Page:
When is comes to wrapping you’re the leather on your motorcycle grips, do it so as the way you pull the throttle tightens the wrap. It wont move, but doing it the opposite way could eventually wear after years of riding. That’s starting on top of the grip and wrapping towards you, then passing under the handlebar away from you.

I will always start from the inside of the grip area and wrapping outward towards the bar end. Overlapping 50% of the width and pulling tightly as you work the leather around. As you reach the end of the grip, on the last wrap around place a zip tie loosely around the leather to hold it in place.

The intensity is over you can relax now…. As long as you haven’t made a mess of it. The leather wont be finishing nicely on the end of your handlebar, so take a marker and trace a line on the leather strap that suits the end of your bar.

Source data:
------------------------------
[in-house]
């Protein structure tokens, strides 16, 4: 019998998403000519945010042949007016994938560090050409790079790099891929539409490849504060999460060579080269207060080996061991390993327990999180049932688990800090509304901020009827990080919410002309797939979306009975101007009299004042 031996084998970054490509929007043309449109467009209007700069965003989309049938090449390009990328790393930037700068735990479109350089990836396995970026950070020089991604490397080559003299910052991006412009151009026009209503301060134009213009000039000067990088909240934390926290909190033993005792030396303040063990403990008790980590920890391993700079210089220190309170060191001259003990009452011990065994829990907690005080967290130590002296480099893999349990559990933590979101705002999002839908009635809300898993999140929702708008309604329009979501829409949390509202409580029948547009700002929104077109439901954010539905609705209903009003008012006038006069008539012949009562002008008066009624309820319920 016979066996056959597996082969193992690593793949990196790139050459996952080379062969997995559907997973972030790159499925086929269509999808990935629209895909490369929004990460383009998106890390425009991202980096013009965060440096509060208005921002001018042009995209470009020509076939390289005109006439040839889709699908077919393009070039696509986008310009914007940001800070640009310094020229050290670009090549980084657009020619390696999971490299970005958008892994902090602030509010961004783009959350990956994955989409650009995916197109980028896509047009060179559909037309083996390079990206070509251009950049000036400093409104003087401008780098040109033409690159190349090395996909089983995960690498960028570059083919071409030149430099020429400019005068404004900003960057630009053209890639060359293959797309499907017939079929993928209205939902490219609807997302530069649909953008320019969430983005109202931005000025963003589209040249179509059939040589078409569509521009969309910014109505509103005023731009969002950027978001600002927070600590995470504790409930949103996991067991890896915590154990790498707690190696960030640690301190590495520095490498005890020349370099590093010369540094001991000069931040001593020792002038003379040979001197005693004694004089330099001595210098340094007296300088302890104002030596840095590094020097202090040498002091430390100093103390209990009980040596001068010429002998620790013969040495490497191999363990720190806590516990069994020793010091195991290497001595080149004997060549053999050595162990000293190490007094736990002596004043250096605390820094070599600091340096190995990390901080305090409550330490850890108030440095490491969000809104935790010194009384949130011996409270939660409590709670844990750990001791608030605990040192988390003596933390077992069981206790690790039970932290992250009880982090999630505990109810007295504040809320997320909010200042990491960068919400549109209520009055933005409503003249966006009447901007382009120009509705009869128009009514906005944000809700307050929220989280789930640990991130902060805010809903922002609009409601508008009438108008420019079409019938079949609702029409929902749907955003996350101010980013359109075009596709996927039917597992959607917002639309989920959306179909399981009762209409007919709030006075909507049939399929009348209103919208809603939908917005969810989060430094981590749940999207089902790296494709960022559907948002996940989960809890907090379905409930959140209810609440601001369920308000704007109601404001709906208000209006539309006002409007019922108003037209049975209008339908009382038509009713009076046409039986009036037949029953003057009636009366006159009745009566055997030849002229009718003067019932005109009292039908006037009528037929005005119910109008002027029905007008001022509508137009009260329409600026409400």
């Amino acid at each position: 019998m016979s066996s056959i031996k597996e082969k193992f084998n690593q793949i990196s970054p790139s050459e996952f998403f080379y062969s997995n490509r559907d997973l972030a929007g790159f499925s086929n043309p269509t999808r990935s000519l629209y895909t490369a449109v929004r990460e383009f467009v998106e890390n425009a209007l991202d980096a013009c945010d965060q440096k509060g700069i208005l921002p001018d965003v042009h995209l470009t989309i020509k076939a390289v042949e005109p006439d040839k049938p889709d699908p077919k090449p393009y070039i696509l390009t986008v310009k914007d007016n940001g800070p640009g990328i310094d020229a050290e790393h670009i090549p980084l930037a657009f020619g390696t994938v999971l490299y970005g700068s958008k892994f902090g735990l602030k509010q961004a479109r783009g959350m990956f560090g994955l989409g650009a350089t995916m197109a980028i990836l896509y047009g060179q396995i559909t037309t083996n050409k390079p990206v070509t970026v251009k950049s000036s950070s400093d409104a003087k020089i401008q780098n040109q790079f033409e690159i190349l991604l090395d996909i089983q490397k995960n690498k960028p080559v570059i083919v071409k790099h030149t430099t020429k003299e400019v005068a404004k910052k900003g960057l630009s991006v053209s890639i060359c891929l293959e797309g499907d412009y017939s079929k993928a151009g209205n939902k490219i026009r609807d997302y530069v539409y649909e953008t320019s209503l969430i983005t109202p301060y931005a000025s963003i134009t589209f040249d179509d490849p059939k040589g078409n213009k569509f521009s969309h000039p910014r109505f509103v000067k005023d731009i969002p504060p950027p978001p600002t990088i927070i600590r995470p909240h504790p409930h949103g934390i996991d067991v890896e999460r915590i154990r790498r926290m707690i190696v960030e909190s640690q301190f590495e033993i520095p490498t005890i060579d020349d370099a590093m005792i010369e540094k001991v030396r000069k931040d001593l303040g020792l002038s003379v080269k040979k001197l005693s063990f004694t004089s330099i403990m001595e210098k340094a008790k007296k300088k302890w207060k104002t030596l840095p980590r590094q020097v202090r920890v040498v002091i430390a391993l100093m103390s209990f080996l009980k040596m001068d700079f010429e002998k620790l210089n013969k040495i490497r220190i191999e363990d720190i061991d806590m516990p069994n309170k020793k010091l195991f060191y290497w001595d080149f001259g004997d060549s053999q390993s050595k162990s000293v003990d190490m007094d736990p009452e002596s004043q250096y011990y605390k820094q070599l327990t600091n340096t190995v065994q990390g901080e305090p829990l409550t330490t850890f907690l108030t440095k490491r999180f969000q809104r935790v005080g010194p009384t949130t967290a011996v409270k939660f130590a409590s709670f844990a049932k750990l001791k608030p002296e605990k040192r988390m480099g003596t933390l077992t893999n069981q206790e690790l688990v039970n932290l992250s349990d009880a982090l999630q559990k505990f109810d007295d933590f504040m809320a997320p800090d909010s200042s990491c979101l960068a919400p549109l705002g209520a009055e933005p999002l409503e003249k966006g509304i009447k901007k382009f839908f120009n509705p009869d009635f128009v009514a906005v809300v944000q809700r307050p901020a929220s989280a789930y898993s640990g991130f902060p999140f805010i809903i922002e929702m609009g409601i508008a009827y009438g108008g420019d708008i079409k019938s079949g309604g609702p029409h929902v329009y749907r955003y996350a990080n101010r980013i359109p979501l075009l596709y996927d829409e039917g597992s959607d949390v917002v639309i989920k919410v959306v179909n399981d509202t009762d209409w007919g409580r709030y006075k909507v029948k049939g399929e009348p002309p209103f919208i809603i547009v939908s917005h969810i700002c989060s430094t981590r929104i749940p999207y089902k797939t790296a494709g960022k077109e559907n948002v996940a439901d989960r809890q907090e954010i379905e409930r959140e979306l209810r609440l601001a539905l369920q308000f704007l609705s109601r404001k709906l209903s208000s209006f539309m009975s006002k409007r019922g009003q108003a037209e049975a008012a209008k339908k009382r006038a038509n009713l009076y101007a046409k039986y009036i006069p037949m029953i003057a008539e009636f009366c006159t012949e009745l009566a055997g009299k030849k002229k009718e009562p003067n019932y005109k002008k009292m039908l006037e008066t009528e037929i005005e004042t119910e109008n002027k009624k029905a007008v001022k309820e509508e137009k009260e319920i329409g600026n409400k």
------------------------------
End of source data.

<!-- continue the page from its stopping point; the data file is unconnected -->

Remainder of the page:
With the mark finished, unwind the leather strap ½ a turn to reveal the mark running diagonally across the leather strap. This is your trim line. Snip it off and cut the leather strap to finish underneath the hand grip. Finally you can wrap the leather back over and tighten down the zip tie firmly.

With the cable tie holding your leather grip in place, grab 2 x lengths of stainless steel tie wire. Wrapping the grip twice before twitching off. Making sure the twist in underneath the grip and snipping it so the twist area is no more than 3-5mm long. Using your pliers you can fold the twist knot over, and press it into the leather of the grip. Using the pin punch, give the twist knot a little tap to press it below the surface of the leather. Doing this ensures you can ride gloves or no gloves and never be hit by a sharp piece of wire on the ride.